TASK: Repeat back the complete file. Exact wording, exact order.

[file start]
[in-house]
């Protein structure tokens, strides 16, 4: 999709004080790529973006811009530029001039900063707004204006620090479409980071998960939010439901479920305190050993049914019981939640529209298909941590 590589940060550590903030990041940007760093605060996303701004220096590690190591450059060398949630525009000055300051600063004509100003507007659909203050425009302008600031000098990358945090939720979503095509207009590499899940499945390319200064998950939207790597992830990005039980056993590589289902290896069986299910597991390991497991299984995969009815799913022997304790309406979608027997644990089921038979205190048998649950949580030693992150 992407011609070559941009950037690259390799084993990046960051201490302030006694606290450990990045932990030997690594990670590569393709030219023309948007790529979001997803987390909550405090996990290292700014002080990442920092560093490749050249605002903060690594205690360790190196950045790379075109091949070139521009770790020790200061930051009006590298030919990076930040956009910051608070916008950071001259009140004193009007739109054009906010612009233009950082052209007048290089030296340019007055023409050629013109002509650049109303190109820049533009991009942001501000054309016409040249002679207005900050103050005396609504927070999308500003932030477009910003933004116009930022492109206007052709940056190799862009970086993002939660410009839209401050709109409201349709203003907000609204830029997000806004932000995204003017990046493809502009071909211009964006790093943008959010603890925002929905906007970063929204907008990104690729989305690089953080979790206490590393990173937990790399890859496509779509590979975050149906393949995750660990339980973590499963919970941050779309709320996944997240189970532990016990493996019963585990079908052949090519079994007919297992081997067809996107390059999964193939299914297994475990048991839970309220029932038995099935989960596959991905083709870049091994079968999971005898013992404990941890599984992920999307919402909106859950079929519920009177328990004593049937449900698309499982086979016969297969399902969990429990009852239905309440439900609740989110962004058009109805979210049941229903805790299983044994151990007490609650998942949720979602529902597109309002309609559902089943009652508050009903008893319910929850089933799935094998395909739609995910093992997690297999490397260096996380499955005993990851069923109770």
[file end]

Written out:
[in-house]
């Protein structure tokens, strides 16, 4: 999709004080790529973006811009530029001039900063707004204006620090479409980071998960939010439901479920305190050993049914019981939640529209298909941590 590589940060550590903030990041940007760093605060996303701004220096590690190591450059060398949630525009000055300051600063004509100003507007659909203050425009302008600031000098990358945090939720979503095509207009590499899940499945390319200064998950939207790597992830990005039980056993590589289902290896069986299910597991390991497991299984995969009815799913022997304790309406979608027997644990089921038979205190048998649950949580030693992150 992407011609070559941009950037690259390799084993990046960051201490302030006694606290450990990045932990030997690594990670590569393709030219023309948007790529979001997803987390909550405090996990290292700014002080990442920092560093490749050249605002903060690594205690360790190196950045790379075109091949070139521009770790020790200061930051009006590298030919990076930040956009910051608070916008950071001259009140004193009007739109054009906010612009233009950082052209007048290089030296340019007055023409050629013109002509650049109303190109820049533009991009942001501000054309016409040249002679207005900050103050005396609504927070999308500003932030477009910003933004116009930022492109206007052709940056190799862009970086993002939660410009839209401050709109409201349709203003907000609204830029997000806004932000995204003017990046493809502009071909211009964006790093943008959010603890925002929905906007970063929204907008990104690729989305690089953080979790206490590393990173937990790399890859496509779509590979975050149906393949995750660990339980973590499963919970941050779309709320996944997240189970532990016990493996019963585990079908052949090519079994007919297992081997067809996107390059999964193939299914297994475990048991839970309220029932038995099935989960596959991905083709870049091994079968999971005898013992404990941890599984992920999307919402909106859950079929519920009177328990004593049937449900698309499982086979016969297969399902969990429990009852239905309440439900609740989110962004058009109805979210049941229903805790299983044994151990007490609650998942949720979602529902597109309002309609559902089943009652508050009903008893319910929850089933799935094998395909739609995910093992997690297999490397260096996380499955005993990851069923109770």